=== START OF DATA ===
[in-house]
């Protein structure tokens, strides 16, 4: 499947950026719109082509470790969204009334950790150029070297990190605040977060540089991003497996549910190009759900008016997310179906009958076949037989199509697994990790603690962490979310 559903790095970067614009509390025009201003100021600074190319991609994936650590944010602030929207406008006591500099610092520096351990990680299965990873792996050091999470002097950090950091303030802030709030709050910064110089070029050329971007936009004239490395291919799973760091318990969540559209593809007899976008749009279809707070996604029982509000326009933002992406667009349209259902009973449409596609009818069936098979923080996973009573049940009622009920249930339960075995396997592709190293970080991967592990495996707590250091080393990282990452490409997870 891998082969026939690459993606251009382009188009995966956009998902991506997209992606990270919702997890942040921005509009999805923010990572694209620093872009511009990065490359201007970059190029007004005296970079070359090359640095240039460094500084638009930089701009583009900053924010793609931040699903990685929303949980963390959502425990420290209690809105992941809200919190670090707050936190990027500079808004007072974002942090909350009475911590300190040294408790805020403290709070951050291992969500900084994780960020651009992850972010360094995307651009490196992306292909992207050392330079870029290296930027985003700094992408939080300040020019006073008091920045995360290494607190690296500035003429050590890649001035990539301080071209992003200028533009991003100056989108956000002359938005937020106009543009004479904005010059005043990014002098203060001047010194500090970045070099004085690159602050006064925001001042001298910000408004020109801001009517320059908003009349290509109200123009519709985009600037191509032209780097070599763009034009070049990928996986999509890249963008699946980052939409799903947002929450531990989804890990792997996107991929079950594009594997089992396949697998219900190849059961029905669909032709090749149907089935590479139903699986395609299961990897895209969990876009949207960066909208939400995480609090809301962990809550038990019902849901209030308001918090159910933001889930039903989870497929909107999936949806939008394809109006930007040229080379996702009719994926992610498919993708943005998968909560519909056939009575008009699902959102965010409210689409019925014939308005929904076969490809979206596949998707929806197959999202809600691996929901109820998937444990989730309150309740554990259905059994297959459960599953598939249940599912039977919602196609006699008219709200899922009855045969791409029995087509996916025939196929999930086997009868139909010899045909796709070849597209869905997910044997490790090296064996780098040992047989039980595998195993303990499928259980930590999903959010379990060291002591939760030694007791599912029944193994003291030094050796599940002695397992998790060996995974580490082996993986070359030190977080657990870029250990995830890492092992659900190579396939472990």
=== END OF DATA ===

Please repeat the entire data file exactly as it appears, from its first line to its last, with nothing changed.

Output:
[in-house]
């Protein structure tokens, strides 16, 4: 499947950026719109082509470790969204009334950790150029070297990190605040977060540089991003497996549910190009759900008016997310179906009958076949037989199509697994990790603690962490979310 559903790095970067614009509390025009201003100021600074190319991609994936650590944010602030929207406008006591500099610092520096351990990680299965990873792996050091999470002097950090950091303030802030709030709050910064110089070029050329971007936009004239490395291919799973760091318990969540559209593809007899976008749009279809707070996604029982509000326009933002992406667009349209259902009973449409596609009818069936098979923080996973009573049940009622009920249930339960075995396997592709190293970080991967592990495996707590250091080393990282990452490409997870 891998082969026939690459993606251009382009188009995966956009998902991506997209992606990270919702997890942040921005509009999805923010990572694209620093872009511009990065490359201007970059190029007004005296970079070359090359640095240039460094500084638009930089701009583009900053924010793609931040699903990685929303949980963390959502425990420290209690809105992941809200919190670090707050936190990027500079808004007072974002942090909350009475911590300190040294408790805020403290709070951050291992969500900084994780960020651009992850972010360094995307651009490196992306292909992207050392330079870029290296930027985003700094992408939080300040020019006073008091920045995360290494607190690296500035003429050590890649001035990539301080071209992003200028533009991003100056989108956000002359938005937020106009543009004479904005010059005043990014002098203060001047010194500090970045070099004085690159602050006064925001001042001298910000408004020109801001009517320059908003009349290509109200123009519709985009600037191509032209780097070599763009034009070049990928996986999509890249963008699946980052939409799903947002929450531990989804890990792997996107991929079950594009594997089992396949697998219900190849059961029905669909032709090749149907089935590479139903699986395609299961990897895209969990876009949207960066909208939400995480609090809301962990809550038990019902849901209030308001918090159910933001889930039903989870497929909107999936949806939008394809109006930007040229080379996702009719994926992610498919993708943005998968909560519909056939009575008009699902959102965010409210689409019925014939308005929904076969490809979206596949998707929806197959999202809600691996929901109820998937444990989730309150309740554990259905059994297959459960599953598939249940599912039977919602196609006699008219709200899922009855045969791409029995087509996916025939196929999930086997009868139909010899045909796709070849597209869905997910044997490790090296064996780098040992047989039980595998195993303990499928259980930590999903959010379990060291002591939760030694007791599912029944193994003291030094050796599940002695397992998790060996995974580490082996993986070359030190977080657990870029250990995830890492092992659900190579396939472990």